Triangle moms head to D.C. to demand action on toxic chemicals
From the good folks at the N.C. Conservation Network:
“A group of concerned Triangle mothers is packing up their children and heading to Washington, D.C., Monday morning to demand that Congress protect families from toxic chemicals in common consumer products.
In the nation’s capital, they’ll ask North Carolina’s Congressional delegation for stronger laws on toxic chemicals and join hundreds of other parents from more than 40 states in a ‘stroller brigade,’ a ‘show and tell’ on toxics and a march to the Senate.
‘As a mother, it’s nearly impossible to find products free of toxic chemicals and those that are can be out of my price range,’ said Tina Sherman of Cary. ‘Washington should protect pregnant women and children from toxic chemicals in toys, car seats, teething rings, baby food jars and other everyday products. It’s as simple as that.’
The federal law regulating toxic chemicals, The Toxic Substances Control Act, has not been updated in nearly four decades. In recent years, a growing movement of parents from across the country has pushed Congress to update and reform the outdated and ineffective law.
Now, the Senate is considering the Chemical Safety Improvement Act – the first bipartisan effort to strengthen toxic standards since the TSCA passed in 1976 – but the public health community and local moms say it doesn’t go far enough.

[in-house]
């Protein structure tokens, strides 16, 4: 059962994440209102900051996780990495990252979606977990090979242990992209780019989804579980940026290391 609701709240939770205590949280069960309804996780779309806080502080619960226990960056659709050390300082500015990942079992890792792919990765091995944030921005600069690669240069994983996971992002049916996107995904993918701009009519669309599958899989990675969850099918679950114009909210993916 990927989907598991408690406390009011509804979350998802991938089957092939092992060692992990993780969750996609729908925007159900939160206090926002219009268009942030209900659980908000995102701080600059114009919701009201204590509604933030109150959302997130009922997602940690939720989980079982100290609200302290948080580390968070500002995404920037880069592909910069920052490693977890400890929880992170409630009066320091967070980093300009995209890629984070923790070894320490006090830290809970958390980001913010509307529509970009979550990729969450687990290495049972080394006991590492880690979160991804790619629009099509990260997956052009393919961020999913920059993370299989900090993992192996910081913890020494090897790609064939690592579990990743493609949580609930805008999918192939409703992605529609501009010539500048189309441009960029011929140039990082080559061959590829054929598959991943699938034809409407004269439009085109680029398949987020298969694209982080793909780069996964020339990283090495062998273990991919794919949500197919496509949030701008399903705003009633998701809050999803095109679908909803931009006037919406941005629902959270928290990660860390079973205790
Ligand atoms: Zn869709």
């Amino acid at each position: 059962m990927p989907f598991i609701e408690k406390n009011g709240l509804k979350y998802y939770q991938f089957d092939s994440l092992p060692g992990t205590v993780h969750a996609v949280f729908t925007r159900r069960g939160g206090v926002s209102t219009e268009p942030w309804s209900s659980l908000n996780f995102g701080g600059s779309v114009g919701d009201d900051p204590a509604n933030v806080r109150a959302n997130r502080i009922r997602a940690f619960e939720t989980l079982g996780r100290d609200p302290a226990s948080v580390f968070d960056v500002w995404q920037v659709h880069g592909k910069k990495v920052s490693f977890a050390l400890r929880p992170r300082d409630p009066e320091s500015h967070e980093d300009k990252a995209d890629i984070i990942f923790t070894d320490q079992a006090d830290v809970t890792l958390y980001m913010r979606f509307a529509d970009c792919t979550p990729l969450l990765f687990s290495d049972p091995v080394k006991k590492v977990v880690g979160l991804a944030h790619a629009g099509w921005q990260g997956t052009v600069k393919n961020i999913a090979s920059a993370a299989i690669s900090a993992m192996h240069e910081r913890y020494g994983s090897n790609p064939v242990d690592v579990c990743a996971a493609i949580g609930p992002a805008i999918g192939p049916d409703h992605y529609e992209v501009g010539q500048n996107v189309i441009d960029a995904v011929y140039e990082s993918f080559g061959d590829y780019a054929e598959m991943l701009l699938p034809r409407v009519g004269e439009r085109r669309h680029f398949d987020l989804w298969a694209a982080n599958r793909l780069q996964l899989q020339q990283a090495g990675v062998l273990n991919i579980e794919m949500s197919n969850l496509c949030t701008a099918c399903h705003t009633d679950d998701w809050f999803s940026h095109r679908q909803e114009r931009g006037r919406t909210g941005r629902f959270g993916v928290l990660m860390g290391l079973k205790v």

‘The Chemical Safety Improvement Act, as drafted, is too weak. It doesn’t adequately protect pregnant women, children and vulnerable communities and it also puts up red tape in phasing out some of the worst chemicals,’ said Melea Rose Waters of Raleigh. ‘We also want states to be able to pass their own toxic chemical laws, another glaring omission in the bill.’
Even more troubling, in the first two quarters of this year alone, the chemical lobby has deployed hundreds of lobbyists and spent a staggering $30 million to fight meaningful toxic chemical regulations.
Toxic chemicals have been found in common household cleaners, children’s products and building materials, even though many are linked to cancer, birth defects, early puberty, asthma and other serious conditions. The same toxic chemicals are found in air pollution, drinking water, the Great Lakes and “hot spot” communities.
Two vans of moms and children will depart from 7 Beech Slope Way in Durham at 9:30 a.m. on Monday. The group will be making signs and decorating their vans to spread the message about toxic chemicals from here to D.C.
The media is invited to attend the sendoff.”